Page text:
Only patients with a low risk profile were included to avoid unnecessary complications during the protocol and to exclude factors that might have additional effects on the results. In these patients, the coronary resistance was increased during early reperfusion, thus impeding coronary inflow (ie, oxygen supply). Animal experiments have clearly demonstrated that the reduced oxygen supply additionally jeopardizes the already impaired ventricular function. 33 Thus, the possibility that a widely used agent like NTG might have an effect on this vasoconstriction is of major interest. With systemically applicable dosages, only a slight decrease in coronary vascular resistance occurred before ischemia-reperfusion, that is, during control investigation. When reperfusion after ischemic cardiac arrest had led to elevated resistances, normal-dose NTG had the same minimal influence on it, but bolus injection proved that the vascular smooth musculature was still able to relax. The above changes in coronary vascular resistances took place despite use of crystalloid cardioplegia for cardiac protection.
In patients with a more complex risk profile, including severe hypertension, diabetes, hyperlipidemia, heavy smoking, and markedly impaired ventricular function, an increasing microvascular incompetence during reperfusion will likely play a more crucial role. 34 In turn, the coincidence of a number of risk factors like myocardial hypertrophy, prolonged preceding ischemia, and myopathies in combination with an impaired postischemic coronary perfusion may lead to self-promoting heart failure that might even be fatal.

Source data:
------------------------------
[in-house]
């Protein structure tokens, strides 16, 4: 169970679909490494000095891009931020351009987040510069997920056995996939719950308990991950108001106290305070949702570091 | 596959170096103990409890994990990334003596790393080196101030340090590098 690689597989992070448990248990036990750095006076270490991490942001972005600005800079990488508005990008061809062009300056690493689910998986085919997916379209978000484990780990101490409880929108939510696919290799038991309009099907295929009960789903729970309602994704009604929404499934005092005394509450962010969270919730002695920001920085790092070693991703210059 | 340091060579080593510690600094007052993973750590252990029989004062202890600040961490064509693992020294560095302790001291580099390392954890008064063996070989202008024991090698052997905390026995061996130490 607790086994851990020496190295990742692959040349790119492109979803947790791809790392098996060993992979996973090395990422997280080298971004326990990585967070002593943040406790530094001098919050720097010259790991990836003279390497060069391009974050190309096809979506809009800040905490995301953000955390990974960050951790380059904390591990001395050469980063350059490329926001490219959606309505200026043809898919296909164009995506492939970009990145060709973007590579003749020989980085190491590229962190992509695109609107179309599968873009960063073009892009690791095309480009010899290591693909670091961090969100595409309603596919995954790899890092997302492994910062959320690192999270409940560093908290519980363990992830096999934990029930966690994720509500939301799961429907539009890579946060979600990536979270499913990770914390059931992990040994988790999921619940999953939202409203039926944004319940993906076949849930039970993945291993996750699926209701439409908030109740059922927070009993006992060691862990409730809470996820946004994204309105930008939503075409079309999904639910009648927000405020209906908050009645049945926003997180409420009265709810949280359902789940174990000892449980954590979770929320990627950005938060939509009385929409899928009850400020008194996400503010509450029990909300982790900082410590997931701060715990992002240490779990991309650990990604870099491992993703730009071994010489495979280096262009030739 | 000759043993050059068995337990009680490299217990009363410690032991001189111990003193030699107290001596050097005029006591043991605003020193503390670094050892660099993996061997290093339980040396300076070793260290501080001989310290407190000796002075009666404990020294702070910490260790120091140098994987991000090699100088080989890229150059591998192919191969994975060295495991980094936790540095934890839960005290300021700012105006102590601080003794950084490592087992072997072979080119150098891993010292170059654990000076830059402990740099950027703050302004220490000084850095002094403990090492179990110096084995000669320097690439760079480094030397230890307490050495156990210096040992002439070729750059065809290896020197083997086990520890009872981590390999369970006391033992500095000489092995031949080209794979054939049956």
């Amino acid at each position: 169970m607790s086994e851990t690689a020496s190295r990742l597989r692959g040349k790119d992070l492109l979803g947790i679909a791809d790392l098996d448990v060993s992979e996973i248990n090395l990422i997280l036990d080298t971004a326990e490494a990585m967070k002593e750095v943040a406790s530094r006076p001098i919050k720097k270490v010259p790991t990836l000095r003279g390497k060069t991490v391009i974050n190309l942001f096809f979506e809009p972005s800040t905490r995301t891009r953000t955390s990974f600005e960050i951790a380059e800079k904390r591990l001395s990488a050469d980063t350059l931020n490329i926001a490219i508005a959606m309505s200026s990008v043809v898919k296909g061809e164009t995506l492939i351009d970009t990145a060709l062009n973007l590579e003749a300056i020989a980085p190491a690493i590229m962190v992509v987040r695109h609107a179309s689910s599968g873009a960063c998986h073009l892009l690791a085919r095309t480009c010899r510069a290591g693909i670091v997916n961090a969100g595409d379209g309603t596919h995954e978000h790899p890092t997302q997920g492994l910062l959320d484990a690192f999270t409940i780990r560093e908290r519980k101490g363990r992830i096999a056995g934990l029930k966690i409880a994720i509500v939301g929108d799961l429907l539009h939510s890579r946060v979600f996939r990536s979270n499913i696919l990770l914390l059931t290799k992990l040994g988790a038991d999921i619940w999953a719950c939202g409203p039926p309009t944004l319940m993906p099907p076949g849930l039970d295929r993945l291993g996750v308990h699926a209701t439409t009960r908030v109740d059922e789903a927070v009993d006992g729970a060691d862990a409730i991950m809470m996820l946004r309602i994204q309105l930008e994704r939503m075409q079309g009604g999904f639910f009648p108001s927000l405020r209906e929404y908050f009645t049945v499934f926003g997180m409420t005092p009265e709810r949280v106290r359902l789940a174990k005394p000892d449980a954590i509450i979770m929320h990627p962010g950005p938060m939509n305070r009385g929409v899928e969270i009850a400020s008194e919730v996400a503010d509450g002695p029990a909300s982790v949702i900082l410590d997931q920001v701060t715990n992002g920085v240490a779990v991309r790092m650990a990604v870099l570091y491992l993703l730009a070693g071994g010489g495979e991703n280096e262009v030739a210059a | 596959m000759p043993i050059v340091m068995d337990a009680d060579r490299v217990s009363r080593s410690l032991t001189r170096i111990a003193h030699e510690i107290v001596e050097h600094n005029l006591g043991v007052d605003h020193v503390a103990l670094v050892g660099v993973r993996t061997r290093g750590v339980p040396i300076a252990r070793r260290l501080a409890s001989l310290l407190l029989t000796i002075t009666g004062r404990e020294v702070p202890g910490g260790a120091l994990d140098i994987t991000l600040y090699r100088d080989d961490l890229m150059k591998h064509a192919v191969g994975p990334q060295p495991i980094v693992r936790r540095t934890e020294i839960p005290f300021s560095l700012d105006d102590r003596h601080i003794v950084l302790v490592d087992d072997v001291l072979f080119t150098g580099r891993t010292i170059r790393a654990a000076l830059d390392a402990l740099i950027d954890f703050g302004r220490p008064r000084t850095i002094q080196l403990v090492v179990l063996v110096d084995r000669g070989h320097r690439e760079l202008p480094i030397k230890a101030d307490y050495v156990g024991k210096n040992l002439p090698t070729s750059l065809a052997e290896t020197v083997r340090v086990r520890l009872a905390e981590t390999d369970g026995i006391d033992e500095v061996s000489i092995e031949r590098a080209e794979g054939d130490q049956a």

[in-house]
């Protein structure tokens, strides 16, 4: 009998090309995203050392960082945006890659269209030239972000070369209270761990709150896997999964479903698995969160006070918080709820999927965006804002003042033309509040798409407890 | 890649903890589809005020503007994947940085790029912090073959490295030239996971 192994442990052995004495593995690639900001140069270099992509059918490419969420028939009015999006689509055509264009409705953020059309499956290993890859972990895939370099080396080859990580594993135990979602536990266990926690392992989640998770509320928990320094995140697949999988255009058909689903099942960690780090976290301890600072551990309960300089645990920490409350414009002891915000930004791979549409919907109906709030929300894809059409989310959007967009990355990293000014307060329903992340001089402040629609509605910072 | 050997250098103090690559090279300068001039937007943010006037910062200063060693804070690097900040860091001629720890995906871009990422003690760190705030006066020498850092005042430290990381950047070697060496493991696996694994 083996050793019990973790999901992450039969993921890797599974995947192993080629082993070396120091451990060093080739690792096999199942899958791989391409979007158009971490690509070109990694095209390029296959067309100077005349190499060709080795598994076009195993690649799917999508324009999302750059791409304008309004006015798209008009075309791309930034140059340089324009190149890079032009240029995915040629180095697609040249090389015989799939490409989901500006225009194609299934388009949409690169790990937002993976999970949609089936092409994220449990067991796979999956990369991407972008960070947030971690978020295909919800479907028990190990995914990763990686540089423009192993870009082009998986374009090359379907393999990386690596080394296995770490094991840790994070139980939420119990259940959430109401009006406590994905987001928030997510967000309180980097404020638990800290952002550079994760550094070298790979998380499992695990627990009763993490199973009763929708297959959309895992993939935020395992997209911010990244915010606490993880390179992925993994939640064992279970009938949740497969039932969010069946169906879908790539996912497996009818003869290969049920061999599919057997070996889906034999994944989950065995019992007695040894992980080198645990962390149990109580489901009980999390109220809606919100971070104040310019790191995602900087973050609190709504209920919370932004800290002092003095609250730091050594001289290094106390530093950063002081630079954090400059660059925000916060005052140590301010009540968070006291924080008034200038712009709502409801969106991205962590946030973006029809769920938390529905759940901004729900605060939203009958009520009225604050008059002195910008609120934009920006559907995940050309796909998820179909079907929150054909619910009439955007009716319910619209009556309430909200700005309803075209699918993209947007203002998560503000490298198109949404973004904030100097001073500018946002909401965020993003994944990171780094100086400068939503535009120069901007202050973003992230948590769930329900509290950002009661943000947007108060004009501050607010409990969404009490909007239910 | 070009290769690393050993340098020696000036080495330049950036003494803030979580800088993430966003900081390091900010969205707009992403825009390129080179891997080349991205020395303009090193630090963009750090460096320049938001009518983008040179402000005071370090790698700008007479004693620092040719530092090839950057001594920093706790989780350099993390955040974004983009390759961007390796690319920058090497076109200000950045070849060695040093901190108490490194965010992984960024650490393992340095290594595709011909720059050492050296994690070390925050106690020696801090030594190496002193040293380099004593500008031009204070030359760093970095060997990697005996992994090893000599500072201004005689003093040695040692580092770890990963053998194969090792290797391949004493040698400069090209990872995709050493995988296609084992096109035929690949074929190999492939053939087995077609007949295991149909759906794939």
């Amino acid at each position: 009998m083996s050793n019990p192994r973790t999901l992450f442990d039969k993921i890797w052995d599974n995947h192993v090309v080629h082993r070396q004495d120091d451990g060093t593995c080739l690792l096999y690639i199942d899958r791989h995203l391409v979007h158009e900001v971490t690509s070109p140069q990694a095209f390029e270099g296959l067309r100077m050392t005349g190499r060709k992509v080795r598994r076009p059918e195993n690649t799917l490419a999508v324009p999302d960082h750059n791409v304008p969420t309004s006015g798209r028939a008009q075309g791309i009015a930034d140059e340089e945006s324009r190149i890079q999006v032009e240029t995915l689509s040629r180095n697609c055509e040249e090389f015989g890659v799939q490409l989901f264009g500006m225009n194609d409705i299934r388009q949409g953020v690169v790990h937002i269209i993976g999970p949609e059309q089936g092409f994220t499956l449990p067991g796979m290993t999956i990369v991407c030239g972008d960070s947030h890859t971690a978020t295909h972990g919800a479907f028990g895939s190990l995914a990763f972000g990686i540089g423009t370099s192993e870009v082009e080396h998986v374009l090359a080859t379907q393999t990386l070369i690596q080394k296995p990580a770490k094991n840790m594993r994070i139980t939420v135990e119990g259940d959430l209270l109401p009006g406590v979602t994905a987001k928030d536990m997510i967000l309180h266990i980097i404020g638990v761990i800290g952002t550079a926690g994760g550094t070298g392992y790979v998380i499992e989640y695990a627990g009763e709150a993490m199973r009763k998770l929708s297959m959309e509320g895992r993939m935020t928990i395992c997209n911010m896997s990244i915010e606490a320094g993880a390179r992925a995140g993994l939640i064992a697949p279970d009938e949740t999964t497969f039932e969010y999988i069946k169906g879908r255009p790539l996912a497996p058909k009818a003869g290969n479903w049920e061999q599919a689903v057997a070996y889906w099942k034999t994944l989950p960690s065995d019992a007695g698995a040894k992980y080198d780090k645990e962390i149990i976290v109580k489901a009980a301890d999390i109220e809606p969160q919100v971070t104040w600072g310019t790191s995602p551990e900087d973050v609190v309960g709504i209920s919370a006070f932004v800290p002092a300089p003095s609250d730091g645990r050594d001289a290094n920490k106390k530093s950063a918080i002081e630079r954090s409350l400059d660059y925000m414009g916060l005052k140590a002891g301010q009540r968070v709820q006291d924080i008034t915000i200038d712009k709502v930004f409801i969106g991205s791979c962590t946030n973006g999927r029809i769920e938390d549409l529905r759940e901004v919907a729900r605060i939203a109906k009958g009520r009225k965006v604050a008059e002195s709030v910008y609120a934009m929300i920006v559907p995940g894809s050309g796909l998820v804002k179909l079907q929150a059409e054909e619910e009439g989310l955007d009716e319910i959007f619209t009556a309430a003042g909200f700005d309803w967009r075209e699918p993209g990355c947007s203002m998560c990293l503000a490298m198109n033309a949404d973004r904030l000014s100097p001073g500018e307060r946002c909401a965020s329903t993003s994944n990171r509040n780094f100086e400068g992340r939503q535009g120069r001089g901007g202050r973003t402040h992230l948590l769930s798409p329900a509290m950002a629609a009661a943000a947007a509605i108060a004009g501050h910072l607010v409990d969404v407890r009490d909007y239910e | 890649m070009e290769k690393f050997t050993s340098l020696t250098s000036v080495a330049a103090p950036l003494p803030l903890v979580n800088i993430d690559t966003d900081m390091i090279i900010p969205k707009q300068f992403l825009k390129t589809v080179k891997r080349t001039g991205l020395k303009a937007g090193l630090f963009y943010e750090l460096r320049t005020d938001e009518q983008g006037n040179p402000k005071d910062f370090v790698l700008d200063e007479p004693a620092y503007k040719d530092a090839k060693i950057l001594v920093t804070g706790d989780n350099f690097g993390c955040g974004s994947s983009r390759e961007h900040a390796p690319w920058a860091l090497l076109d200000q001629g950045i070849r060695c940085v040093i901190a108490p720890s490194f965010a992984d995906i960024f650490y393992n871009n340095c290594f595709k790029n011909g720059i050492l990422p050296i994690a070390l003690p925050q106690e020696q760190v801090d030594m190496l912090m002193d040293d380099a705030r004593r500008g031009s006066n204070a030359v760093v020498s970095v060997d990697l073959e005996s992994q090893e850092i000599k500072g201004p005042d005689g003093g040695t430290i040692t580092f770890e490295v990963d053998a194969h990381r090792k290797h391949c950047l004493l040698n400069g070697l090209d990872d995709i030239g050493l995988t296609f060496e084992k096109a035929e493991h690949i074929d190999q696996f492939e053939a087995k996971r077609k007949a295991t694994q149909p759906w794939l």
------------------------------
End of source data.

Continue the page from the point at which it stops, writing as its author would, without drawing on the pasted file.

It would be helpful to identify high-risk patients before surgery so that appropriate measures could be taken. Because the impaired vasorelaxation seems to be endothelium dependent, 17,18 lowering the vascular tone via endothelium-independent agents should be advantageous but is not feasible with normal-dose NTG. The dosages needed cannot be applied systemically.
The coronary resistances after the 25-minute reperfusion period were elevated to a greater degree in 9 patients than in the remaining 39 patients of the study group. Reanalysis of the risk profiles showed that these 9 patients all had a longer history of mild hypertension that was, however, not yet associated with left ventricular hypertrophy. Hypertension not only promotes the development of atherosclerosis but also leads to the disruption of normal endothelial function. 34-36 The elevated resistances could be due to a higher wall tension or to a more impaired endothelium-dependent relaxation. The pattern of stenoses in the epicardial coronary arteries cannot explain the different resistances because they were almost identical in all patients. On the other hand, the resistances during early reperfusion were markedly decreased in these patients, demonstrating an excellent dilatory reserve. In consequence, the results from this subgroup with an otherwise relatively low risk profile suggest that attention must be paid in patients with known hypertension to secure adequate coronary inflow during reperfusion. Not only a sufficient cardiac output, but also an adequate pressure level will be important.
The findings from animal experiments can be transferred to the human coronary vasculature, that is, the coronary resistance in patients with open chest surgery rises after ischemia during early reperfusion. Such "vascular hypercontraction" happened although the heart was protected with cardioplegic solution. Similar studies performed with other forms of cardiac protection are necessary to rule out the weight of the cardioplegia technique on coronary resistances. In routine surgery on patients with a low risk profile, the microvascular incompetence after ischemia/reperfusion does not impair the functional recovery. However, the reduced oxygen supply will likely gain significance in patients with a more complex risk profile.
We are indebted to J. Kunert for his help in statistical evaluation. We thank M. Hoffmann for his assistance in the preparation of the manuscript.